Some concern has been expressed in this House and during the consultations about the selection of issues for examination; but it hardly seems profitable to have an examination in public of those matters on which there is no controversy or doubt and about which there is general agreement. The examination will most profitably be concentrated on the "pinch points". It has been suggested that there should be some opportunity for views to be expressed about the list of matters that the Secretary of State has selected, so that these could if necessary be adapted or enlarged, and that there should be some way in which, as the examination proceeds, matters could be added which could not have been previously foreseen. This we are considering further to see what opportunities should be provided. As I have said, it should not be the actual objections but the key issues which they raise or relate to which should be the subject of the examination. The structure plan examination would thus not be the proper opportunity for objectors to elaborate orally the objections made in writing, as they do, and will continue to be able to do, at the local plan inquiries. But of course—and this needs to be stressed—all objections, even at the structure plan stage, will be considered by the Secretary of State; but there will be no right for the objector to demand the opportunity to elaborate his objection orally, as there is and as there will continue to be at the local plan inquiries. In this connection I should add that we intend to provide effective means of ensuring that objections are made in a written form and the grounds set out to a degree of detail which should preclude the possibility of doubt as to their purpose and the grounds for them.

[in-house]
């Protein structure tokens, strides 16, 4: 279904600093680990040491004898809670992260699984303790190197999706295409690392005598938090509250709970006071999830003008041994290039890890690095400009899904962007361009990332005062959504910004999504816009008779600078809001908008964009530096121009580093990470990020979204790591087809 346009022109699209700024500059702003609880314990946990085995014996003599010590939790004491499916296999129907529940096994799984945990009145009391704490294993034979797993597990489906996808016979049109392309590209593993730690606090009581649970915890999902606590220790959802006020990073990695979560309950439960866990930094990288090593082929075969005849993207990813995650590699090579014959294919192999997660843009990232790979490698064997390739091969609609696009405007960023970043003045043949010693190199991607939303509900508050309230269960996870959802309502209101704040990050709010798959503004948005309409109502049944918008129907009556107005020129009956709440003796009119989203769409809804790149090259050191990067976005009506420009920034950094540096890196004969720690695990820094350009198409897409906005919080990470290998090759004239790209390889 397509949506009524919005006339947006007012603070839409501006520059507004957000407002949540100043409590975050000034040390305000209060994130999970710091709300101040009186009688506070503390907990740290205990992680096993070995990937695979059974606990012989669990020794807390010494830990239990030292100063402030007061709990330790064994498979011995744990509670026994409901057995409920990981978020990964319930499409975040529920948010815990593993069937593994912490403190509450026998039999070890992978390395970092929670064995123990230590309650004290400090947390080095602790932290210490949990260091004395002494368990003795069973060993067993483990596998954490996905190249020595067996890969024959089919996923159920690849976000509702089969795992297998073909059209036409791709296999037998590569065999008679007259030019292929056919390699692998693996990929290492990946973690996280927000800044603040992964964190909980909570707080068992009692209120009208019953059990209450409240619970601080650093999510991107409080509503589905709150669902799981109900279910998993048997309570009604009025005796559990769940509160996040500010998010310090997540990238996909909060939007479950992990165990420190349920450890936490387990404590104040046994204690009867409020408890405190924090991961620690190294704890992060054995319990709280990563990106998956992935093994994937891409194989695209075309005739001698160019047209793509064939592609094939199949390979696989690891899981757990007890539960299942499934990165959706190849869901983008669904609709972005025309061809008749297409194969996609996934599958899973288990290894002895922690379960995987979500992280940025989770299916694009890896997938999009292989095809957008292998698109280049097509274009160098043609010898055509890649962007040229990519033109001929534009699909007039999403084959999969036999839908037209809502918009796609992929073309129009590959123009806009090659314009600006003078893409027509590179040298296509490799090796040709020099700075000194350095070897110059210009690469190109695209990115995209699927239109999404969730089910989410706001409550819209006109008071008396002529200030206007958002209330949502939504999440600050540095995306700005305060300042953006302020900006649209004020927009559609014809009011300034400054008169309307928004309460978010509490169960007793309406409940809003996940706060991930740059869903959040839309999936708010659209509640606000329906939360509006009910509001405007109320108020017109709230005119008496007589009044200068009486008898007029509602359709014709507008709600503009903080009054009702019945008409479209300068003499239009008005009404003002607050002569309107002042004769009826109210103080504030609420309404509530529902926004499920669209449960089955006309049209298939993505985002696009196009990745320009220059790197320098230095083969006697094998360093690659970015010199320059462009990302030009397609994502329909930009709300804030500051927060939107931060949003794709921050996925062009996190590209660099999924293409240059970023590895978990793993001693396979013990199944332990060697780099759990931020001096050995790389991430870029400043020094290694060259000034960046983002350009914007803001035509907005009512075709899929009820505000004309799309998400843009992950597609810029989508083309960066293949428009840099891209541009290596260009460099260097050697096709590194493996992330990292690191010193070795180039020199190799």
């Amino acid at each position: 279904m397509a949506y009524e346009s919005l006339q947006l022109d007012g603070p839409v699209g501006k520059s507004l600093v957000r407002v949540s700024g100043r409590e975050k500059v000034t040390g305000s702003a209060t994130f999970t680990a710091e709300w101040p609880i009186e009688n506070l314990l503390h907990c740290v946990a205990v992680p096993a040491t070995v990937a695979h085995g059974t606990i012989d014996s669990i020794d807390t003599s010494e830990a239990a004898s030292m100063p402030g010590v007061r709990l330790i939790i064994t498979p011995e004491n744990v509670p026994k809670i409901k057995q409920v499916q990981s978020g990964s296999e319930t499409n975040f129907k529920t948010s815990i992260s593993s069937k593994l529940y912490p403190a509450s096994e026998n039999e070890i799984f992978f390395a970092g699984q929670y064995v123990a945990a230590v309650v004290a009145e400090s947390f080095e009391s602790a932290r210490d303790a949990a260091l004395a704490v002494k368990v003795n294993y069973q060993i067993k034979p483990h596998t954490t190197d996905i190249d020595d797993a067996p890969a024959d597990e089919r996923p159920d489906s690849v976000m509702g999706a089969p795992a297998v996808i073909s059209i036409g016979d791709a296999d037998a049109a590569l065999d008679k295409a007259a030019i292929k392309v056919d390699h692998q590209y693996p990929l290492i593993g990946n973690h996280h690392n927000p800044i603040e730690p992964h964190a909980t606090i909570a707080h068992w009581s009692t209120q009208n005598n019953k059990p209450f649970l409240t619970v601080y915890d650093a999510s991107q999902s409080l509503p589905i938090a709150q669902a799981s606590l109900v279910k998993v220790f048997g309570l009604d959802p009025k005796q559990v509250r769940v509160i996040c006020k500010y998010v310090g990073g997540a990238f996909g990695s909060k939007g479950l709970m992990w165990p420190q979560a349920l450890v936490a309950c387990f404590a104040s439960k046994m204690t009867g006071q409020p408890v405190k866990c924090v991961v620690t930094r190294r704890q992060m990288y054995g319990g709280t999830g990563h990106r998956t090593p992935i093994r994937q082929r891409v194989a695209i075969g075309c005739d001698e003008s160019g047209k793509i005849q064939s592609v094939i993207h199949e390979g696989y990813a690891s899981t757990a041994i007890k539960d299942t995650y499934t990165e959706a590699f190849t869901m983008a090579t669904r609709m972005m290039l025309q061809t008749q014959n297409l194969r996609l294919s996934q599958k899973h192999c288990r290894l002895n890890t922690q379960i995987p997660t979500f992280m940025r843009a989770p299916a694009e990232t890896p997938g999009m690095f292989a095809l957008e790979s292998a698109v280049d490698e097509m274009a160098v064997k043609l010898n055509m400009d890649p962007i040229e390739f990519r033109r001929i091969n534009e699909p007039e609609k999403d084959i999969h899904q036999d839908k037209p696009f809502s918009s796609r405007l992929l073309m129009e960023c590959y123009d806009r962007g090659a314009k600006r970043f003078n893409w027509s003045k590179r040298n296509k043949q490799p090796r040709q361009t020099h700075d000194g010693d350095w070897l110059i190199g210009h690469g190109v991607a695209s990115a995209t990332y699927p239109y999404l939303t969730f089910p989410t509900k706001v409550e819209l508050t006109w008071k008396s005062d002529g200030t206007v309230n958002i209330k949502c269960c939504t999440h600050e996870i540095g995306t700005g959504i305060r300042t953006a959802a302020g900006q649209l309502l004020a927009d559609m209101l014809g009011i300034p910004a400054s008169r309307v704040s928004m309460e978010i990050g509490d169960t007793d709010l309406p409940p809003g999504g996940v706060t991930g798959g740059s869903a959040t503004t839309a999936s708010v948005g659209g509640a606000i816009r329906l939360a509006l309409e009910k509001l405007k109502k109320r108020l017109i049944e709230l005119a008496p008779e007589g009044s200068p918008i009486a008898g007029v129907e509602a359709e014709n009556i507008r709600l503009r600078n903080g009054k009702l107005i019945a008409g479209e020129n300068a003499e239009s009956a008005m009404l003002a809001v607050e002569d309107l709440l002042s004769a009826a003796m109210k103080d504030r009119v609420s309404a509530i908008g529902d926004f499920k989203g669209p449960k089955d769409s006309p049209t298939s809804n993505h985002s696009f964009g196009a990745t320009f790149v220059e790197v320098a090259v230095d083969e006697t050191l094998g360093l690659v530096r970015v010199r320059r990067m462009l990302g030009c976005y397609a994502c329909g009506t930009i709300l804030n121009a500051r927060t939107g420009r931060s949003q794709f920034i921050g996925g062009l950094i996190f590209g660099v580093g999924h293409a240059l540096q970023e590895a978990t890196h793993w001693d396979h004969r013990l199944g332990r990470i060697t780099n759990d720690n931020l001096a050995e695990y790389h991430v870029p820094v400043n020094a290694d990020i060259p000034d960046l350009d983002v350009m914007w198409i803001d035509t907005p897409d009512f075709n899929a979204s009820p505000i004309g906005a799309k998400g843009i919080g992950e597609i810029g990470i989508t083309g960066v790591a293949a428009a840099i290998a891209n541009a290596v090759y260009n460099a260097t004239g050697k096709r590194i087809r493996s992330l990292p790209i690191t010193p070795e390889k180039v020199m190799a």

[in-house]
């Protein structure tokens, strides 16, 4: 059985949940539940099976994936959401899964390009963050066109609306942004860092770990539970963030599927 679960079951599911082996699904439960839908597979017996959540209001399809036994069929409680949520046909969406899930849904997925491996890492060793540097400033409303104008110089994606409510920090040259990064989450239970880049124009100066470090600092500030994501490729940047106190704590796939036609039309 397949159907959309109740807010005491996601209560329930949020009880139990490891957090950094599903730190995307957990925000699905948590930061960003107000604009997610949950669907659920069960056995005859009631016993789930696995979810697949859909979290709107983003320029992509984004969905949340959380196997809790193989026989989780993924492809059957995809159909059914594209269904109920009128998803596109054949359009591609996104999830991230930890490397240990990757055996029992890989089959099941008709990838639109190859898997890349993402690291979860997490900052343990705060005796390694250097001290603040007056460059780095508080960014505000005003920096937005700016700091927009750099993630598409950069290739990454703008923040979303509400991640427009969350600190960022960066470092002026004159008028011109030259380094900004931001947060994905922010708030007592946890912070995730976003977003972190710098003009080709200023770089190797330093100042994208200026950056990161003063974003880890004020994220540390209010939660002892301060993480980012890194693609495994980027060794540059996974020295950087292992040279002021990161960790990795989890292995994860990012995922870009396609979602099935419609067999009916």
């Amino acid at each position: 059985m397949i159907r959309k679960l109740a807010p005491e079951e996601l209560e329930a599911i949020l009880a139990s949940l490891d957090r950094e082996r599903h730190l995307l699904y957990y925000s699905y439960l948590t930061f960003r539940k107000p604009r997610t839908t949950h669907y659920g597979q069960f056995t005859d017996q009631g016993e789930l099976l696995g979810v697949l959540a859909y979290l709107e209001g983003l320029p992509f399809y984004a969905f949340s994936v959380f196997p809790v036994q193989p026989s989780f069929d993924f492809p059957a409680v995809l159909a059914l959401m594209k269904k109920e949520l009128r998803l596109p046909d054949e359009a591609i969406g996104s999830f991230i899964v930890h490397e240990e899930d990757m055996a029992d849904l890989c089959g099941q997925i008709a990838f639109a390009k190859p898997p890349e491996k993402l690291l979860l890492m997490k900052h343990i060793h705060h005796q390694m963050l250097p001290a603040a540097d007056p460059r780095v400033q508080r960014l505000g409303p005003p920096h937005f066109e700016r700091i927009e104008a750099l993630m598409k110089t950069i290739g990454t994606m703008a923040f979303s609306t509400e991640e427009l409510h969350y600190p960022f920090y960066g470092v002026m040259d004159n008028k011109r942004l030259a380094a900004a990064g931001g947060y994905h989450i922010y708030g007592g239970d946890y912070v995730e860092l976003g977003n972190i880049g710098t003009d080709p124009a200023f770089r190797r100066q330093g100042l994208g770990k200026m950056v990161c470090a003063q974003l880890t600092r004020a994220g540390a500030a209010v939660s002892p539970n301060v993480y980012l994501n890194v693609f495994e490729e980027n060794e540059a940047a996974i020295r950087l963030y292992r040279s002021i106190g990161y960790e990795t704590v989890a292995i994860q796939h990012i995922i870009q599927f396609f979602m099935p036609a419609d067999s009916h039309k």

It can be expected that among those invited to participate in the examination would be those who have objected to some element of the plan, but we wish to see them not as "objectors" but as embodiments of opinion which should be voiced on the strategic matters falling to be examined. We suggest that the procedures should encourage the grouping of views so that a concerted case can be presented covering similar interests relating to one issue. The greater the disposition to co-operate with others holding common interests, either through existing or through new groups, the more influential the voice of the amenity and other groups concerned will be, and the more readily they will be able to have, if they think fit, an appropriate, skilled professional adviser. Some objectors would thus be among the "participants". I say "among" because other participants could well be the supporters of a chosen strategy. The overall objective would be to secure as broad and representative a basis of opinion as will assist those conducting the examination to report on the matters before them. As to the examination itself, the clause provides for this to be held by a person or persons, and as we see it we need to provide for a panel—an independent chairman with other members who are versed in the area and on the issues to be examined: and, as appropriate, assessors. This panel would thus be able to discuss the matters before it with the planning authority and other bodies, to probe those aspects which have been seriously challenged or have given rise to doubts, and to assess worthwhile alternatives, and to make a report to the Secretary of State which will provide him with the basis for deciding a plan far more relevant to the structural issues than could ever be the case if the examination had been concerned with the detailed objections. The report giving an account of the outcome of the examination would be published, quite apart from any fuller material by way of transcripts.